When thousands of Australian and New Zealand troops marched from the Belgian city of leper to the battlefields of the Western Front they passed two stone lions at the city's Menin Gate.
Many of those soldiers never made it home but the lions, which were gifted to Australia by Ieper, have been temporarily returned to stand guard again at the gate as part of World War I centenary commemorations.
The "Menin Gate Lions" were unveiled in a special Last Post ceremony in Ieper on Monday night, with a small explanatory exhibition about them also opened at the Flanders Fields Museum in the city's imposing Cloth Hall.
The lions, which each hold a shield bearing the coat-of-arms of Ieper, had stood guard at the Menin Gate from the mid-19th century
During World War I Ieper was reduced to ruins by German shelling.
The broken and damaged lions were later recovered and in 1936 were gifted by the Burgomaster of Ieper to Australia as a gesture of friendship and gratitude for the sacrifices made by the Australian nation during the war.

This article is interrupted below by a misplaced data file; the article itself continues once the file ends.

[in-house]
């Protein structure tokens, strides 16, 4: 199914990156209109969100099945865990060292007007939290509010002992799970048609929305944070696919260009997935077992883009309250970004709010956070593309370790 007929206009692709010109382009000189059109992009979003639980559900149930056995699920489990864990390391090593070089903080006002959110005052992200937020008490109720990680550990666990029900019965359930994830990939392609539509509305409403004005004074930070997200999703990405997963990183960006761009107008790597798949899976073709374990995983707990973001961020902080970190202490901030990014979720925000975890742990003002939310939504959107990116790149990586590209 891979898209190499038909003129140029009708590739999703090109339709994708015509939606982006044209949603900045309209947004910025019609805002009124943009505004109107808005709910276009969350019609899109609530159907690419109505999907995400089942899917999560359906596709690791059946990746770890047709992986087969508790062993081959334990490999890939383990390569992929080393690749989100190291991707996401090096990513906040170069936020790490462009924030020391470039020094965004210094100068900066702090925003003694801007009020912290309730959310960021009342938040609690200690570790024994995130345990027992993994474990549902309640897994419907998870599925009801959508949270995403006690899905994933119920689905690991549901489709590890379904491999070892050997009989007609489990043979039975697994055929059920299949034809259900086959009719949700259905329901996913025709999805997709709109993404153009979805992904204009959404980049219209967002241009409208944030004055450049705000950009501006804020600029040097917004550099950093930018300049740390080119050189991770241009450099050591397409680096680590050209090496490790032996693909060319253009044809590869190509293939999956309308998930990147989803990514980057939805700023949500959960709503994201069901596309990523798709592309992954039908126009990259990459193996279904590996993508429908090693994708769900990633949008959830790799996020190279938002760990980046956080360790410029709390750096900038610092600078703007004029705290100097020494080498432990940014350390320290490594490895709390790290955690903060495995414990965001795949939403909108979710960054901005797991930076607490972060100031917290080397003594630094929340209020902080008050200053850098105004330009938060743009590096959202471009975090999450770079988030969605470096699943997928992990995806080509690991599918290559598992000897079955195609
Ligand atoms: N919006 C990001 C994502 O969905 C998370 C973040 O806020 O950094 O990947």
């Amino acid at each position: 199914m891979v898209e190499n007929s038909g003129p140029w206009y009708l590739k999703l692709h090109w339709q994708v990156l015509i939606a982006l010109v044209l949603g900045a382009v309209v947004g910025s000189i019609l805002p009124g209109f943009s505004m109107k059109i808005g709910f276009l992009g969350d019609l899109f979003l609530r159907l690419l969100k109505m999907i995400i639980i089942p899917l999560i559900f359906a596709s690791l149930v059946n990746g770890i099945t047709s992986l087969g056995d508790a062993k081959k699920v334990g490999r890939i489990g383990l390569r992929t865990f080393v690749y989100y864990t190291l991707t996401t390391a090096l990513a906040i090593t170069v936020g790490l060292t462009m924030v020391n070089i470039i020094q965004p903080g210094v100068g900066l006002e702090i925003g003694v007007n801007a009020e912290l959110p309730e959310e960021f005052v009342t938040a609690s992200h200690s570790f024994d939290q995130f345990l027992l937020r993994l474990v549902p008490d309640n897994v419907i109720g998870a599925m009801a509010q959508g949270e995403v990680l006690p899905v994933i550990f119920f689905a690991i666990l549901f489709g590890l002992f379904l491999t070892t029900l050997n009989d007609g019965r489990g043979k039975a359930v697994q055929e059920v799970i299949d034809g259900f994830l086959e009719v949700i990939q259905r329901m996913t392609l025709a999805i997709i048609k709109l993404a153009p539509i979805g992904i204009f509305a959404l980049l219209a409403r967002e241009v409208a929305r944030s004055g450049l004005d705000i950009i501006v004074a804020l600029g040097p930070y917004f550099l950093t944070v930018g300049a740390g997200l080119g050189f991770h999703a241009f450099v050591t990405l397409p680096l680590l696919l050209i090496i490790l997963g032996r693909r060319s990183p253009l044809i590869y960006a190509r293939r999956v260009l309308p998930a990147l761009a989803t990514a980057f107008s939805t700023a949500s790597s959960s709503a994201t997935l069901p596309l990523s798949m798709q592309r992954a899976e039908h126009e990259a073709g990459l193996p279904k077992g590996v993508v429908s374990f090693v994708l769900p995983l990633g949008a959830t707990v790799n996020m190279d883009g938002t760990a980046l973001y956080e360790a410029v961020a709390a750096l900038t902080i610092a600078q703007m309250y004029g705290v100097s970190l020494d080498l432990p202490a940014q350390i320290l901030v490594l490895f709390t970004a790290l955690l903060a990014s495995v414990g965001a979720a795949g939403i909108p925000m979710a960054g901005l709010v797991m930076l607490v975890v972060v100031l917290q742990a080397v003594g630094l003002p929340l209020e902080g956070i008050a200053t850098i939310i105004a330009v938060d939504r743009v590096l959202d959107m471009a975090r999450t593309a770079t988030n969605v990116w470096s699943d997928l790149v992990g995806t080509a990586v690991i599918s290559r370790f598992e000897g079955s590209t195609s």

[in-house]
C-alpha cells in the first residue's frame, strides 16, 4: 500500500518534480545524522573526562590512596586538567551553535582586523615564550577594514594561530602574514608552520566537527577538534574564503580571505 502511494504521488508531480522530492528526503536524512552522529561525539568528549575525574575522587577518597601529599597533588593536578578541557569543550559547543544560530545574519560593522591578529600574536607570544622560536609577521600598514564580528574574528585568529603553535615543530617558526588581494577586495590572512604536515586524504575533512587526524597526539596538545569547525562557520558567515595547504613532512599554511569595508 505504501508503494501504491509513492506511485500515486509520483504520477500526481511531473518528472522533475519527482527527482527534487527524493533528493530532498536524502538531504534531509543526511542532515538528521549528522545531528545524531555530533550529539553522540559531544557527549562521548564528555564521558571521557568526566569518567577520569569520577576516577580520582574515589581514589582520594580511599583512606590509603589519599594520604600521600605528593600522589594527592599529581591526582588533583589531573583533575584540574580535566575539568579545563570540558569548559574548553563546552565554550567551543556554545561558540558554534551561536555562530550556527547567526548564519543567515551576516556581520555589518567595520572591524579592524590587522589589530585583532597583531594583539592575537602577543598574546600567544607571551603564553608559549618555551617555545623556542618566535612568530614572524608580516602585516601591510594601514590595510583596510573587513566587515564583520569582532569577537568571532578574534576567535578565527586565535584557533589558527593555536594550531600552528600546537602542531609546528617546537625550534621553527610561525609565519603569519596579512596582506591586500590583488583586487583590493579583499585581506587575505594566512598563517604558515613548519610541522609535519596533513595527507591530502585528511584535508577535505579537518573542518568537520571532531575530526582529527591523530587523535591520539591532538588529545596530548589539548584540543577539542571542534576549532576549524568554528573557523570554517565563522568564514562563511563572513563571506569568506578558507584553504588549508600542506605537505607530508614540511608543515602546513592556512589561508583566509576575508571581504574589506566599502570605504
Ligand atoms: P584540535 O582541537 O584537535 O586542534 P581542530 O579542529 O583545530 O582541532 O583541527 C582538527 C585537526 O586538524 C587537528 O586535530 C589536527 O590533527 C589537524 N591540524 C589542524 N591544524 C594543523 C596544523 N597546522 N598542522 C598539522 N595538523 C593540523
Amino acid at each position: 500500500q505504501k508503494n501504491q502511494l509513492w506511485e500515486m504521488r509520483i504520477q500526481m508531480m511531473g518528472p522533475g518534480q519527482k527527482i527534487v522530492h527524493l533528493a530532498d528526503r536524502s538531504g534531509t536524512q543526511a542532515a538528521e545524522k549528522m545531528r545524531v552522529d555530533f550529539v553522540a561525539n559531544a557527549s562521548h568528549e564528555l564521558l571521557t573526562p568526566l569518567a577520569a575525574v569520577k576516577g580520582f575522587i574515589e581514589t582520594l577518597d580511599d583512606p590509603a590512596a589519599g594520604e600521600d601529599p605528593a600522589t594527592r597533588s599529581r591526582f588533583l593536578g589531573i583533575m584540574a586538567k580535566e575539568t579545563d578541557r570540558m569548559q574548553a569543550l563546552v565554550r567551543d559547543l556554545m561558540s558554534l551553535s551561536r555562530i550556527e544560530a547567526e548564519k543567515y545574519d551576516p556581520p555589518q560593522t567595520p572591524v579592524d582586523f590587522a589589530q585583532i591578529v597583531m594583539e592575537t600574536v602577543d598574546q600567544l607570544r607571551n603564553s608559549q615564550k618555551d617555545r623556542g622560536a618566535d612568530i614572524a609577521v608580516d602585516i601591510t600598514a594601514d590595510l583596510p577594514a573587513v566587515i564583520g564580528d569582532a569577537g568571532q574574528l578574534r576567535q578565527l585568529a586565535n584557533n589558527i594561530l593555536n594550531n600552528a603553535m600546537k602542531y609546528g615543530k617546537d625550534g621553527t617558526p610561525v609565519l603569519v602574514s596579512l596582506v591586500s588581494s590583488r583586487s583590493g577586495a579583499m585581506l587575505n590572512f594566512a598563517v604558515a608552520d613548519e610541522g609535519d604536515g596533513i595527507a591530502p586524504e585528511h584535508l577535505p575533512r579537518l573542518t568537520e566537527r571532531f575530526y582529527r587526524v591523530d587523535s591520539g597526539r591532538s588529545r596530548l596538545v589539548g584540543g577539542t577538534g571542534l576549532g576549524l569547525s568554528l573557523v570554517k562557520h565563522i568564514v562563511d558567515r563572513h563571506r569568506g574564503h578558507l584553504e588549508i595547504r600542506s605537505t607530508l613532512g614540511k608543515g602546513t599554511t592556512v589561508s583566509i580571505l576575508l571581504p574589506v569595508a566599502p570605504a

Since then they have stood guard at the entrance to the Australian War Memorial in Canberra.
Australian War Memorial Director Brendan Nelson said the return of the lions strengthened the bond between Australia and Belgium forged by the sacrifice of those who passed through the Menin Gate on the way to the front.
"There they will remind us of the price paid by so many during the battles for Ieper, Polygon Wood and the Wijtschate-Mesen ridge, during which tens of thousands of Allied soldiers were killed," he said in a statement.
After the war a massive war memorial arch was built as the new Menin Gate dedicated to British and Commonwealth soldiers killed in the Ieper Salient and whose graves are unknown.
A Last Post ceremony has been held every evening at the gate since 1928 and on Monday night it took place for the 30,655th time.
The lions will stand on the bridge in front of the Menin Gate and will be returned to Canberra by the Royal Australian Air Force after Armistice Day in November this year.